It’s really, really hot out there.
Makes sense, though, doesn’t it? I mean, it is June, and temperatures have already been above average for the hottest part of the year. Those of us who enjoy daily vigorous exercise and like to do it outdoors are already seeing that we have to resort to strategies that preserve hydration levels and limit the effects of the heat on fatigue.
For instance, the sun is extremely powerful and in a heat wave such as the one we lived through this week, it can sap your energy and your hydration levels faster than you might think. In fact, working out in the height of the sunny hours can even make your workout worse if you do not accommodate for water loss and potential cramping.
Watering yourself down
My rule of thumb for working out in the heat of summer is to have a one-minute water break for every five minutes of exercise. If you’re jogging or riding your bike, take a water bottle with you – especially if you have a long-distance workout planned. Best to plan ahead then find yourself miles from home with cramps in your legs. A banana will also help stave off cramps, but the primary cause of muscle cramping is dehydration, and it sets in nearly 75 per cent faster in the height of the sun (between Noon and 2 p.m.). So, keep a water bottle or two handy, and consider bringing a sports drink or a banana as well to help stave off the imbalance of electrolytes and potassium in the muscles.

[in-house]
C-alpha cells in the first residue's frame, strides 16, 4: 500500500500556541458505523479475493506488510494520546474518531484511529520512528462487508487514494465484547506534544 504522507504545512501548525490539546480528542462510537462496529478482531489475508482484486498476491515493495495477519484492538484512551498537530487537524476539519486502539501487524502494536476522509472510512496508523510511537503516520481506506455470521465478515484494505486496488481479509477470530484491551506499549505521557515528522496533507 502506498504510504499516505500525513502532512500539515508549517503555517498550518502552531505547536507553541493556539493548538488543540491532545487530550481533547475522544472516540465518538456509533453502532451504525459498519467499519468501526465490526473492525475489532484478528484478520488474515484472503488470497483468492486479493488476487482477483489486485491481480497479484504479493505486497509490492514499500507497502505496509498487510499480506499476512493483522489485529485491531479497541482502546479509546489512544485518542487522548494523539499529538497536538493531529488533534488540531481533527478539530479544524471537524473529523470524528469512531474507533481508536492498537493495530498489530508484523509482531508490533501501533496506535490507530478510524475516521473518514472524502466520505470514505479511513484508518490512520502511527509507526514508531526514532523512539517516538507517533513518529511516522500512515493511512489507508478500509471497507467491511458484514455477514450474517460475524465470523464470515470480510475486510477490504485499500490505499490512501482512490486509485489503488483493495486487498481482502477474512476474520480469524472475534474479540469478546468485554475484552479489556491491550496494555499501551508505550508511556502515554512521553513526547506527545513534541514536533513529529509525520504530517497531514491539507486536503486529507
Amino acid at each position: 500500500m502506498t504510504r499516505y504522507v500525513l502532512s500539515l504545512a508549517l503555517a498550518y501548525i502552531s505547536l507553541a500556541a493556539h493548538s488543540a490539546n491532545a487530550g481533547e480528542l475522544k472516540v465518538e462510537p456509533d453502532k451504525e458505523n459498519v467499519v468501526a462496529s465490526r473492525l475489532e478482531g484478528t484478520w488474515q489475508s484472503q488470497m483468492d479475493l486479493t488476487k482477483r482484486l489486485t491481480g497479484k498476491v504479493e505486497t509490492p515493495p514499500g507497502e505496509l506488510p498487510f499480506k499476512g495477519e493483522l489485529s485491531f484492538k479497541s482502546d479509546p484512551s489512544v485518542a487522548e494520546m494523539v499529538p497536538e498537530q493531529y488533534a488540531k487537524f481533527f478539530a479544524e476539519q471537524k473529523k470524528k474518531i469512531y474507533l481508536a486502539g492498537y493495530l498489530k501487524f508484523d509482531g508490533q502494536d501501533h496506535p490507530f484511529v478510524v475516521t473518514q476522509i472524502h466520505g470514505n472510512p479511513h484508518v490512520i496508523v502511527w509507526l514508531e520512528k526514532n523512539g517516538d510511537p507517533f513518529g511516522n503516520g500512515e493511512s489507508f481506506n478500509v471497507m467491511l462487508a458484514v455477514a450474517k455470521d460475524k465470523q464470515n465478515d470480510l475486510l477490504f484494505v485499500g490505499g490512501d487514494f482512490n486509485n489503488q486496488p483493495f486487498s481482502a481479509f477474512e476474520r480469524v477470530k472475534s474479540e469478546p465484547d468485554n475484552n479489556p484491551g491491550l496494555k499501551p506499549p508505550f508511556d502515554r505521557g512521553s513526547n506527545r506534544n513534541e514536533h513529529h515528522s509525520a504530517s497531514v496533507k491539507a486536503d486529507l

A massive cover-up
Direct sunlight is incredibly fatiguing and can be deleterious to your workout as well. Sure, getting a good healthy sweat on is desirable, but consider covering your head with a hat or a bandana to help keep the direct sunlight off the head. If you don’t feel comfortable keeping your head covered when exercising, all is not lost. Consider looking for some shade, or simply duck under a tree for your water breaks, which should be doubled and even tripled from normal when the temperature reaches 28C or above.
Breaking it in
I touched on this in the paragraph above: consider, at all costs, the idea of increasing the number of breaks in your exercise routine to keep your body temperature low and avoid heat exhaustion or heatstroke, which are not only workout killers but can be actual killers, and in a best-case scenario, will ruin your day. Keep an eye on your skin – reddening of the face can be an early sign of heat exhaustion – and be sure to take a break such as one minute in shade for every four or five minutes spent exercising in the sun. Mother Nature is unbeaten in the history of the world, and 2021 is no different. Be safe and have fun!
Marc Lalonde, Local Journalism Initiative Reporter, Iori:wase